Oviposition site selection of a threatened moth Eriogaster catax (Lepidoptera: Lasiocampidae) in agricultural landscape-implications for its conservation
Journal of Insect Conservation
Shrubby field margins and hedgerows play an important role for many species of flora and fauna in agro-ecosystems, including those which are rare or endangered. A characteristic species of these semi-natural habitats in agricultural landscape is the Eastern eggar, Eriogaster catax (Linnaeus, 1758): a moth species threatened in many European countries. In this study we investigated the oviposition preferences of E. catax at host plant level in agricultural landscape in south-western Poland, near of the northern limit of the species distribution in Europe. In total we surveyed 796 host plants. Altogether we found 439 eggs batches or caterpillar webs of E. catax on 373 occupied plants. Most of them (92.3%) were on blackthorn Prunus spinosa, which was preferred host plant next to pear Pyrus spp. However, the most important predictor of the presence of egg batches were microclimatic conditions. We recorded that females preferred host plants exposed to direct sunlight and with south and west-facing slopes for oviposition and avoided those inside of the dense shrub canopy. Eggs were laid more often on the trunk and on the upper half of the host plant, however there was a significant difference in vertical and horizontal position of egg batches in relation to the position of the plant. Inside of the shrub canopy, eggs were laid in higher parts of host plant and closer to the trunk, than at the edge and on solitary plants. Based on our observations the management strategies for the habitats of the species are proposed and discussed.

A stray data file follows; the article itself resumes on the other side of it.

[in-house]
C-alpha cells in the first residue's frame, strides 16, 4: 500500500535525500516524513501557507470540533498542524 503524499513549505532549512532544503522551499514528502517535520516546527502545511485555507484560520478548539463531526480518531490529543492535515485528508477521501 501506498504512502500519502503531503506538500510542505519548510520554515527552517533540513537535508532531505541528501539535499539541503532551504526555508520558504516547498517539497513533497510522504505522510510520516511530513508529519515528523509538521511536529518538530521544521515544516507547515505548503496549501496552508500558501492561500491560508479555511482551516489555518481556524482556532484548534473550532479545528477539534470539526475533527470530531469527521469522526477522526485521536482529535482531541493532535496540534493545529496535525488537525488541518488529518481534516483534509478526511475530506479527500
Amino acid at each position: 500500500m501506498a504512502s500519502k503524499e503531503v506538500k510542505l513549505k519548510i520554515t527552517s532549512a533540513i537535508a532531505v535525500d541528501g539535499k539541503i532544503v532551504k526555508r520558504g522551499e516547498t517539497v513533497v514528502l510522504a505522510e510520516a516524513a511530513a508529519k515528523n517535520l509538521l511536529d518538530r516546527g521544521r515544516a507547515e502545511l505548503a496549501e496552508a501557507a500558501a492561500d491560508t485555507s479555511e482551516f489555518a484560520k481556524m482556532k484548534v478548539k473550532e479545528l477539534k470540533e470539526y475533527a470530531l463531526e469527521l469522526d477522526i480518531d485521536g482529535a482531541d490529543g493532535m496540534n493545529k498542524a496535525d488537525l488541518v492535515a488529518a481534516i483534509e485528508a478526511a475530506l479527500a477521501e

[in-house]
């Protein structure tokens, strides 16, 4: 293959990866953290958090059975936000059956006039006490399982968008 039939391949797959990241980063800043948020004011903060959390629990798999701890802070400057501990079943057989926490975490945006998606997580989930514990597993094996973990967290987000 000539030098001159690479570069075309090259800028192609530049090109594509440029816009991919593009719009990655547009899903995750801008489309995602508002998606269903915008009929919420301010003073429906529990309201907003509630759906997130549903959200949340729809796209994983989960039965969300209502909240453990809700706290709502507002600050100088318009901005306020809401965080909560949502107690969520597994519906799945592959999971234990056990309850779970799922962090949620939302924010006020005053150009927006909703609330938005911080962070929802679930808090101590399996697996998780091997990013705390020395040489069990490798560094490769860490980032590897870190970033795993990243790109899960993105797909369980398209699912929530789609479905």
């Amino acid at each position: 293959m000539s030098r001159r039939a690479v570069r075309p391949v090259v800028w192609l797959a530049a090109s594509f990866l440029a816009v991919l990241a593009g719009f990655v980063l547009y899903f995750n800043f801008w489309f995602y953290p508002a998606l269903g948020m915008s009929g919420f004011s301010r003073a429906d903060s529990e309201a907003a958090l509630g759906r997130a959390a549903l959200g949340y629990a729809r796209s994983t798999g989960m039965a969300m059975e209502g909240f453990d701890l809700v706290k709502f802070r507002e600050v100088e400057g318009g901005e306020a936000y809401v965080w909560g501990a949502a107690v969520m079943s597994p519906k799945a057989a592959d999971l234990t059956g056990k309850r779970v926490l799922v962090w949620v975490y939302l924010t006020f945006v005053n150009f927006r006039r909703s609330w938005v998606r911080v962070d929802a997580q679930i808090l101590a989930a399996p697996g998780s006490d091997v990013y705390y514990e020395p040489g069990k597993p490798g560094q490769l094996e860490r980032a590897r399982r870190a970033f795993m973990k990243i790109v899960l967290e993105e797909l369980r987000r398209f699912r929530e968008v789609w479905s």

Author(s): Kadej, M; Zajac, K; Tarnawski, D
Journal: Journal of Insect Conservation